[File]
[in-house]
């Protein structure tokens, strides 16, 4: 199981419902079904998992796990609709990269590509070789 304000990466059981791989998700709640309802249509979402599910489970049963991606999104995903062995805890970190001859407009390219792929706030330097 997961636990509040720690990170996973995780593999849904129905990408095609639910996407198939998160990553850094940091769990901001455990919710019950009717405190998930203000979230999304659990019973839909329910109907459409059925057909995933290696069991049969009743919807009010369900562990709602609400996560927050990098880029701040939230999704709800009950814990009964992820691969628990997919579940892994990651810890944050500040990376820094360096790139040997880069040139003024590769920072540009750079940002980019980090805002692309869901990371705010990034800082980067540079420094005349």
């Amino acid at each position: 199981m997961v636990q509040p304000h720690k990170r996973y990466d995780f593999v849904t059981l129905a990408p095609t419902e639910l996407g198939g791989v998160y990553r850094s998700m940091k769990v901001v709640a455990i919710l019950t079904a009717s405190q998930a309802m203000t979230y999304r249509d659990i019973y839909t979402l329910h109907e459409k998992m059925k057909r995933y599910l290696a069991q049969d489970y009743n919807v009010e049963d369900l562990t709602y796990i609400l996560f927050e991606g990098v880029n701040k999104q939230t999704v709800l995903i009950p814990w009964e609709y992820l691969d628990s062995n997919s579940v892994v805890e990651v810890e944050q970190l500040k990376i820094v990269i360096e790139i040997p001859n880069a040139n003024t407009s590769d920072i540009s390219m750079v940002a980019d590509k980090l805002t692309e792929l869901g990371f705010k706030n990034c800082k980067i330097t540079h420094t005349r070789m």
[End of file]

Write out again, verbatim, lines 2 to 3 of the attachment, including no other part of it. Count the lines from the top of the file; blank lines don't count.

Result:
């Protein structure tokens, strides 16, 4: 199981419902079904998992796990609709990269590509070789 304000990466059981791989998700709640309802249509979402599910489970049963991606999104995903062995805890970190001859407009390219792929706030330097 997961636990509040720690990170996973995780593999849904129905990408095609639910996407198939998160990553850094940091769990901001455990919710019950009717405190998930203000979230999304659990019973839909329910109907459409059925057909995933290696069991049969009743919807009010369900562990709602609400996560927050990098880029701040939230999704709800009950814990009964992820691969628990997919579940892994990651810890944050500040990376820094360096790139040997880069040139003024590769920072540009750079940002980019980090805002692309869901990371705010990034800082980067540079420094005349």
């Amino acid at each position: 199981m997961v636990q509040p304000h720690k990170r996973y990466d995780f593999v849904t059981l129905a990408p095609t419902e639910l996407g198939g791989v998160y990553r850094s998700m940091k769990v901001v709640a455990i919710l019950t079904a009717s405190q998930a309802m203000t979230y999304r249509d659990i019973y839909t979402l329910h109907e459409k998992m059925k057909r995933y599910l290696a069991q049969d489970y009743n919807v009010e049963d369900l562990t709602y796990i609400l996560f927050e991606g990098v880029n701040k999104q939230t999704v709800l995903i009950p814990w009964e609709y992820l691969d628990s062995n997919s579940v892994v805890e990651v810890e944050q970190l500040k990376i820094v990269i360096e790139i040997p001859n880069a040139n003024t407009s590769d920072i540009s390219m750079v940002a980019d590509k980090l805002t692309e792929l869901g990371f705010k706030n990034c800082k980067i330097t540079h420094t005349r070789m």